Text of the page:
Kitchen Scraps in Garden

Then, blend up any kitchen scraps you are hoping to compost by throwing them in the food processor or blender. Ground-up eggshells can also be added to this mix to add extra calcium to your soil!

Blended Kitchen Scraps
Kitchen Scraps in Garden 2

Then, pour the blended-up food into this smaller trench and cover it up. This is a less invasive process and some of the composting work has already begun by blending the food.

When to Use Trench Composting in Your Garden?

Another huge benefit of using trench composting in your garden is because you can do it practically any time of the year. Many opt for trenching in late fall which guarantees the soil is ready for any heaving feeding spring and summer plants. However, trenching will build up the nutrients of the soil any time of year.

Planting into a Compost Trench

As mentioned, one of the only negatives that comes with trenching is that it can take longer for materials to break down. If you are trenching in an area that has well-drained and humus-rich soil, you can expect the breakdown to take around two to three months. In poorly drained soils, this process can be extended even up to a year.

Of course, the main reason behind trenching compost is to improve the quality of the soil for future planting, which is why you may be wondering how long it takes before you can plant into an area that has been trenched. Conventionally, you should wait several months before ever planting into a trench.

What Items Can be Composted?

The beauty of trench composting is that it allows practically any kitchen scraps to be composted effectively. However, there are some materials that can be very beneficial to a garden and provide even more nutrients. Some examples of these are:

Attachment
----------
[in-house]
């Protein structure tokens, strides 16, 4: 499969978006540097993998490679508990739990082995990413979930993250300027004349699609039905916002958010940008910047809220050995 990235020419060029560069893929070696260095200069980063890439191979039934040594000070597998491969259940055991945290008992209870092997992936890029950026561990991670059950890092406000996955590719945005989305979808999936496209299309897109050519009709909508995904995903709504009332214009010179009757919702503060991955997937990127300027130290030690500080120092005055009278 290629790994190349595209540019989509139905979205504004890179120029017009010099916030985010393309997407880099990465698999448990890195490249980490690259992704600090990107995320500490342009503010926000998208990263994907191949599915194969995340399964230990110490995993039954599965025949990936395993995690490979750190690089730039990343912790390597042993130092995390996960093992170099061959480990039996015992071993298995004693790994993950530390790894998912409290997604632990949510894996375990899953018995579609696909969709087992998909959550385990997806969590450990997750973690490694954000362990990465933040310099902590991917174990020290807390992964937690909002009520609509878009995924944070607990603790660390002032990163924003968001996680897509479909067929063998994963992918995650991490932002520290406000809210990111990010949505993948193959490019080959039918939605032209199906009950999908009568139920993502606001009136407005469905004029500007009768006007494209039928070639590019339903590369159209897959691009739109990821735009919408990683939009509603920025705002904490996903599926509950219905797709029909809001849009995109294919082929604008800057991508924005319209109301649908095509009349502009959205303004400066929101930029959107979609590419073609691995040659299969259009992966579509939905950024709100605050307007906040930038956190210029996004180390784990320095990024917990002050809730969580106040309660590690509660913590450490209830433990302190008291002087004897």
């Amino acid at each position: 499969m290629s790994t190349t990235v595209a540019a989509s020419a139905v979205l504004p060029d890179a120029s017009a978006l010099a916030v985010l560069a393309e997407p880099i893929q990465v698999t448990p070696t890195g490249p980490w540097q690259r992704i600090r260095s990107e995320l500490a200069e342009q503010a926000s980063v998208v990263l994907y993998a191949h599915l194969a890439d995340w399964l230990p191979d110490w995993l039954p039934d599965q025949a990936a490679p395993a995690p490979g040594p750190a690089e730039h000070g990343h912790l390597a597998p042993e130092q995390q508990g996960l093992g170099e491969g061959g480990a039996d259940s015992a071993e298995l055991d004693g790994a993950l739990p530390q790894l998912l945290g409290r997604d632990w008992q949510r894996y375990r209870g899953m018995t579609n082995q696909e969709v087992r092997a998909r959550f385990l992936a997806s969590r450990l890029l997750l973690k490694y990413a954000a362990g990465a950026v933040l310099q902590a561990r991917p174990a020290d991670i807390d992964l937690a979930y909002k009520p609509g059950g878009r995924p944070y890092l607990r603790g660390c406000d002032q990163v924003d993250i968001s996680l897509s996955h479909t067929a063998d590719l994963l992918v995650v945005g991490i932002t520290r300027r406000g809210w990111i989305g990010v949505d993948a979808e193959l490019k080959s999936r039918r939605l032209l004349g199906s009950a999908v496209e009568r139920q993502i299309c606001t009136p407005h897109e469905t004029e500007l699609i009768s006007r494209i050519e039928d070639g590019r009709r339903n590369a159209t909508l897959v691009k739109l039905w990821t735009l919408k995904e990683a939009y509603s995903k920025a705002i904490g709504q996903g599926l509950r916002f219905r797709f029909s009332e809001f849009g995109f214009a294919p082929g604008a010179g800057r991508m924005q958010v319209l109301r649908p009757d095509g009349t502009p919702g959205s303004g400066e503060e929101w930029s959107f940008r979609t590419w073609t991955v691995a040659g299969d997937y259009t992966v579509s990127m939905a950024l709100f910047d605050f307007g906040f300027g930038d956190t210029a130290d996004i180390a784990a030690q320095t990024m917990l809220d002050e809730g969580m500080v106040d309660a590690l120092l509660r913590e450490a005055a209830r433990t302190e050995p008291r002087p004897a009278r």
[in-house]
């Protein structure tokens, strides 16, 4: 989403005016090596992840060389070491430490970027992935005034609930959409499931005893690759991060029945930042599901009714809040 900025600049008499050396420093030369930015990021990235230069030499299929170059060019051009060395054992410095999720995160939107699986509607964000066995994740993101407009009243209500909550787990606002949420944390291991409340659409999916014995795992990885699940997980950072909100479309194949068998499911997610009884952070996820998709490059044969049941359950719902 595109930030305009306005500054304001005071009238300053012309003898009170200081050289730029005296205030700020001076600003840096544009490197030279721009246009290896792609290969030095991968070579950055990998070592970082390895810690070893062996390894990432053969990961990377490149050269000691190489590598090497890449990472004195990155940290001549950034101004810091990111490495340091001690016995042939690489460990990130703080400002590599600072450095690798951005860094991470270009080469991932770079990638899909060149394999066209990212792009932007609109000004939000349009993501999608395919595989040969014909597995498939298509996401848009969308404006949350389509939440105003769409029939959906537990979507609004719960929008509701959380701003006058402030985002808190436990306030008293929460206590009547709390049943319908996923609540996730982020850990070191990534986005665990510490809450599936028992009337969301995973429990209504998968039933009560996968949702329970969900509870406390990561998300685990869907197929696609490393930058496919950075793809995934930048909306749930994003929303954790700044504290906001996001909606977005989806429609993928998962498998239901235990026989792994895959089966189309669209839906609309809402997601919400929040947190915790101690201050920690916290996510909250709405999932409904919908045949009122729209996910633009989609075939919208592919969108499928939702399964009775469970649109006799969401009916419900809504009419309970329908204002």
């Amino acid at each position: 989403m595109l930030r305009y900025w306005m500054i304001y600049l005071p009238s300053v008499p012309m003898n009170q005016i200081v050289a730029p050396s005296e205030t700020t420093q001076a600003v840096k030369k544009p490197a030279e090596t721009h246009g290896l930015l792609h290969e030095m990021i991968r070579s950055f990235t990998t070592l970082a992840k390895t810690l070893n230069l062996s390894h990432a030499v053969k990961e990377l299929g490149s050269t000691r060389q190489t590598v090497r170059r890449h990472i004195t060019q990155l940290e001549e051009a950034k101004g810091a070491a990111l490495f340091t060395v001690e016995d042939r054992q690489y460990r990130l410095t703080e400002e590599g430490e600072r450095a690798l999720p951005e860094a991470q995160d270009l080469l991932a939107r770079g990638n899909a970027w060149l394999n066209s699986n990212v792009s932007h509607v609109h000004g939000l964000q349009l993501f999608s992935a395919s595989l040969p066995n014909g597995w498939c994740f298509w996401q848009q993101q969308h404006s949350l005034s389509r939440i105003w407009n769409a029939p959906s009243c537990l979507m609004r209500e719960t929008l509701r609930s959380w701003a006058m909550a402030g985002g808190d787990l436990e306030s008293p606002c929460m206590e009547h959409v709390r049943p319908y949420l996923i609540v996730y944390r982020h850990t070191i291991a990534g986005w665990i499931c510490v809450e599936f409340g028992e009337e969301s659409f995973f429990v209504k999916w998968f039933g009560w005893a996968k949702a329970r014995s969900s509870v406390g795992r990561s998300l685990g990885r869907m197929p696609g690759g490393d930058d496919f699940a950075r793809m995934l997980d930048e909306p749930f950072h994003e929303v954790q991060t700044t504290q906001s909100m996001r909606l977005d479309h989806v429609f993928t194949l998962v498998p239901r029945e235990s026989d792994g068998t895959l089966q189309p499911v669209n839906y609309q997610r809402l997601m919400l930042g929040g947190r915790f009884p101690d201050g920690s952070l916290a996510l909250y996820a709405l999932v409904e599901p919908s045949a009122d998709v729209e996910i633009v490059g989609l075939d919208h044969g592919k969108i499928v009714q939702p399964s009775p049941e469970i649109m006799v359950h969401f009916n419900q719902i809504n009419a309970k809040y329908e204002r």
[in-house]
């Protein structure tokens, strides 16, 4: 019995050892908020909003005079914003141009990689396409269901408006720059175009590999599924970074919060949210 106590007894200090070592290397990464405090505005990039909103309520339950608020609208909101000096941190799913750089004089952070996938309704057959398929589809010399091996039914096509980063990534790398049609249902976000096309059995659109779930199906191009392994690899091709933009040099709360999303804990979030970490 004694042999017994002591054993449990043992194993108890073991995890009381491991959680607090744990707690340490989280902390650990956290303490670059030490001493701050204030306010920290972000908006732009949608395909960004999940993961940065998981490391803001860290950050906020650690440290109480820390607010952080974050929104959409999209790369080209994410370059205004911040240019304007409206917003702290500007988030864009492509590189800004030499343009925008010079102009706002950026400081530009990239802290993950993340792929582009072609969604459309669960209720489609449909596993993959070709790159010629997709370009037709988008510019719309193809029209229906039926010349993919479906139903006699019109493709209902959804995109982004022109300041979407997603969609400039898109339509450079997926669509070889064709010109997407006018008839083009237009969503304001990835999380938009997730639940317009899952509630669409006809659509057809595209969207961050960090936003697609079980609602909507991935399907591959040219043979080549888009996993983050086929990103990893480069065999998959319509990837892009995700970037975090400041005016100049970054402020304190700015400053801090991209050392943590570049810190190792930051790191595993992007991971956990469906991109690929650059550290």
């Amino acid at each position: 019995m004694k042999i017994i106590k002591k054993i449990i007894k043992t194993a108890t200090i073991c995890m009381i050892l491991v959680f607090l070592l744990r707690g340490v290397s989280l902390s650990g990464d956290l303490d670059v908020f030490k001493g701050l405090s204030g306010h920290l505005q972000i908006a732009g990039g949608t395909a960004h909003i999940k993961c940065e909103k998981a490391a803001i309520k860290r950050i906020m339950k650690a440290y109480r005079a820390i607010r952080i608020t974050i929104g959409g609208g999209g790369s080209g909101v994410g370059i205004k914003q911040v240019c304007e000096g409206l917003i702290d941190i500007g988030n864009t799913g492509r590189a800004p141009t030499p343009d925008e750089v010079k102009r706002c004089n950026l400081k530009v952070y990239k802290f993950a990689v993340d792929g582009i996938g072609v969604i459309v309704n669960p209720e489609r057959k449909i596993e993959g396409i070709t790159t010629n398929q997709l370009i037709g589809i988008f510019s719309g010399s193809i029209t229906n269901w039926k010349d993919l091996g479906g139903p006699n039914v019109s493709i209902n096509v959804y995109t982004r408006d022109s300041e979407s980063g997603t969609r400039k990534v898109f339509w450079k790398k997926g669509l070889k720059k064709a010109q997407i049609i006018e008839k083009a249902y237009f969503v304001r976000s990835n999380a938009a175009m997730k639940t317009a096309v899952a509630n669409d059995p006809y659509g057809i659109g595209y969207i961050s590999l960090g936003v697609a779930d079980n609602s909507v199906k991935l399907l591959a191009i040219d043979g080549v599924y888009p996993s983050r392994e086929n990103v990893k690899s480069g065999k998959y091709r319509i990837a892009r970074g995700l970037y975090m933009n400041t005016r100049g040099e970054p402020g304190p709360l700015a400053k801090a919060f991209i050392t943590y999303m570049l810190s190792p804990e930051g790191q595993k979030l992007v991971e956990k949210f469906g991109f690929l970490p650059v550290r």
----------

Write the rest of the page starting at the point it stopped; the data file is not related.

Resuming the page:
• Eggshells – Crushed eggshells can improve the drainage of the soil and they give added calcium to the soil which can promote plant growth. To add eggshells to compost, simply wash them out, dry them, and then crush them down into smaller pieces. A food processor or coffee grinder can also be used to break up the eggshells into a fine powder which will break down even more quickly.
  • Coffee Grounds – Coffee grounds are something most people throw away daily, but they can be very useful for composting. This is a great addition in areas of acid-loving plants like roses, blueberries, hydrangeas, etc. Also, this is a great way to naturally detract slugs and snails, as they tend to avoid the smell of coffee while attracting earthworms.
  • Banana Peels – It is not advised to throw an entire banana peel into the garden. It should at least be cut into smaller pieces beforehand. However, once broken down, they can add potassium, calcium, magnesium and other nutrients to the soil.
  • Vegetable peelings, salad greens and other scrapings – These wastes are often plentiful and abundantly available to add to trenches. This makes adding them to compost that much more amazing! Reusing something that would otherwise be sent to the landfill is a great practice!
  • Citrus Peels – These can be added to trenches as a way to ward off any unwanted cats from your gardens. As most gardeners know, cats love to dig in gardens, sometimes even ruining good plants. Adding citrus causes them to be turned away by the smell.

What Items Should be Avoided?

As mentioned, practically any kitchen waste can be added to a trench compost, but some items should be avoided or used with caution in a garden. These include:

  • Coal or charcoal ash – this can be harmful to plants
  • Fat, grease, oil, etc. – this can attract pests and create odors
  • Meat or fish bones and scraps – these can be added to compost, but should be done very sparingly.
  • Yard trimmings that have pesticides – if pesticides have been used on your yard at some point, avoid putting any of these clippings in the garden. These chemicals can be spread to plants.
  • Dog and cat waste – these can contain parasites, bacteria, viruses, etc. that can be dangerous to humans.

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Corey Leichty

Hi, I’m Corey and I love using gardening as a way to provide food for my family, learn life lessons alongside my wife, Andrea, and teach life lessons to my two sons. Do you have gardening questions? Not finding what you are looking for? Please feel free to Ask a Question (Click Here!) and I will get back with you as soon as I can!